Over the years, I’ve read a lot of books about history, especially American history. I never get tired of looking closely at seminal events, such as the Vietnam War, and figures I admire, such as the global heath hero Jim Grant. These Truths: A History of the United States, by the Harvard historian and New Yorker contributor Jill Lepore, is not a deep or comprehensive account of individual events or people. The book covers centuries of history in its 800 pages, so Lepore can offer only quick glim Over the years, I’ve read a lot of books about history, especially American history. I never get tired of looking closely at seminal events, such as the Vietnam War, and figures I admire, such as the global heath hero Jim Grant. These Truths: A History of the United States, by the Harvard historian and New Yorker contributor Jill Lepore, is not a deep or comprehensive account of individual events or people. The book covers centuries of history in its 800 pages, so Lepore can offer only quick glimpses at major events such as America’s first presidential impeachment (only three sentences) and doesn’t even get a chance to mention pivotal figures such as Lewis and Clark. But with the exception of a brief section covering the past 20 years (more on this below), I loved the book and hope lots of people read it. In keeping with its title, it’s the most honest account of the American story I’ve ever read, and one of the most beautifully written. Lepore comments in her conclusion that simplistic, feel-good accounts of our past undermine and belittle “the American experiment, making it … a daffy, reassuring bedtime story.” These Truths is just the opposite. While many good history books provide perspectives beyond those of the traditional “great men” of history, Lepore’s book makes diverse points of view central to the narrative. She shows you all the ironies and contradictions in American history. For example, Lepore tells you about Margaret Chase Smith, the first woman to serve in both houses of Congress. Smith had the courage to stand up to abuses in Congress; she was particularly passionate in speaking out against Joseph McCarthy’s hateful hunt for communists in government. And yet she also willingly participated in crusades against “homosexuals and other sex perverts in government,” in the language of the Congressional hearings. Another contradiction I was not aware of relates to the GI Bill, which gave a huge boost to my dad’s education and career after he served during World War II. After acknowledging that the GI Bill was one of the wisest investments our country has ever made, she points out that it actually had a negative impact on African Americans, women, and gay people who fought for their country in World War II—most of whom were denied GI benefits. By far the biggest contradiction in our country’s history is one that Lepore weaves into every part of her book: the fact that America was founded on assertions of liberty and sovereignty while practicing African slavery and Native American conquest. This contradiction was obvious to America’s slaves, many of whom sided with the British during the American Revolution because they knew they had a much better chance of being freed if the British won. One of George Washington’s own slaves, Harry Washington, escaped from Mount Vernon during the war and fought alongside Lord Dunmore, the royal governor of Virginia. Harry Washington later fled to Sierra Leone and became the leader of a group of revolutionaries who declared independence there. The Emancipation Proclamation represented an important step in reconciling this contradiction. “American slavery …. had stolen the lives of millions and crushed the souls of millions more,” writes Lepore. “It had poisoned a people and a nation…. It was not over yet. But at last, an end lay within sight.” Thirty years after Lincoln’s proclamation, Frederick Douglass wrote, “The problem is whether the American people have loyalty enough, honor enough, patriotism enough, to live up to their own Constitution.” Despite all of Lepore’s research and writing, I found the final section of the book to be out of keeping with what preceded it. This section did not sound like it was written by a professor who excels at detached historical analysis. Especially in the section about the 2008 financial crisis, it reads like the work of a critic who is caught up in the passions of the moment. Even so, I highly recommend the book. It’s packed with amazing details I had never read before. For example, there were more than 100 incidents of violence between members of Congress between 1830 and 1860. But more important, it’s a good reminder that there’s a lot more to American history than most of us learn in school. These truths are ones we all need to hear.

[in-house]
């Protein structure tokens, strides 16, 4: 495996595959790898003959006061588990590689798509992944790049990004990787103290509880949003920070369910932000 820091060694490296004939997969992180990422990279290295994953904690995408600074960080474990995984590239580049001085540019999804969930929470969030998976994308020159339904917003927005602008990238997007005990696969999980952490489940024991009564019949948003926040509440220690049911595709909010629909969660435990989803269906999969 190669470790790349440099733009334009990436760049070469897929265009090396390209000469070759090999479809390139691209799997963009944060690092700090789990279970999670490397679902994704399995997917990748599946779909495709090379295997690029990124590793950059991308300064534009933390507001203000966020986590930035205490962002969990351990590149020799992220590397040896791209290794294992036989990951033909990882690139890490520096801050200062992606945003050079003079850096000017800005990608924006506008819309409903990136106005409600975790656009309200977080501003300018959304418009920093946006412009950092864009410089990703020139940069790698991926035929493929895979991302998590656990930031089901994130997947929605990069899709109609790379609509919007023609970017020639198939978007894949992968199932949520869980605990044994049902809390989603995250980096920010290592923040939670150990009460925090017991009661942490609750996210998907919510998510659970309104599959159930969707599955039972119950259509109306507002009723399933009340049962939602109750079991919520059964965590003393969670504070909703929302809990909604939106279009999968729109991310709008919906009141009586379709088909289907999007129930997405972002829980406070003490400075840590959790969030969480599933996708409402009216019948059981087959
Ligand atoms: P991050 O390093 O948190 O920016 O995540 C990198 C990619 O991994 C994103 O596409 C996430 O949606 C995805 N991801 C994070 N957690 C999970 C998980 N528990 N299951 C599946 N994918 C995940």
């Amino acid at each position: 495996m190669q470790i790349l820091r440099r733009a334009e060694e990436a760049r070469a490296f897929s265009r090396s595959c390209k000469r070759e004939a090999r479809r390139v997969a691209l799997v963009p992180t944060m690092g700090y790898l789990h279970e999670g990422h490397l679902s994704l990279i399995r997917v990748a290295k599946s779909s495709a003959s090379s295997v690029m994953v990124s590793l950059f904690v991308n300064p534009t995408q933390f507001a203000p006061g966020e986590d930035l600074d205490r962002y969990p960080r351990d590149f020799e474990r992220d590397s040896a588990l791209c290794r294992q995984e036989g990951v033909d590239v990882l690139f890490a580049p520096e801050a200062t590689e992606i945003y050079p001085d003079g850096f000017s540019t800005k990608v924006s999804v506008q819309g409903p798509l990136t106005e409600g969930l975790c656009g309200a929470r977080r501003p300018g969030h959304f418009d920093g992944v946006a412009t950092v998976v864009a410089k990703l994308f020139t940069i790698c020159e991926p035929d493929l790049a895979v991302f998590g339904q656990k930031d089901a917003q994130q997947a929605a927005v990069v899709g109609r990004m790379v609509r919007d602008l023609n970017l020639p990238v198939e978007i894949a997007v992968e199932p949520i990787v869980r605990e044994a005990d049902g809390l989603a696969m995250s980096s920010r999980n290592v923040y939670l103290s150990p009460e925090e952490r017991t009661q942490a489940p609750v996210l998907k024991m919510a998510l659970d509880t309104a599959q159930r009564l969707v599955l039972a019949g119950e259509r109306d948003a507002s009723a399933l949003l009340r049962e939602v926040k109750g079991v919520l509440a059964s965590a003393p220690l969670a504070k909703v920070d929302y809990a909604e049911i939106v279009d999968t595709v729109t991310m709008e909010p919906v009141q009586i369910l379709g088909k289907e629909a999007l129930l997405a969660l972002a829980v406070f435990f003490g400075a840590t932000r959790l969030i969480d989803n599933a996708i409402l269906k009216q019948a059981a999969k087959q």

2. 5 out of 5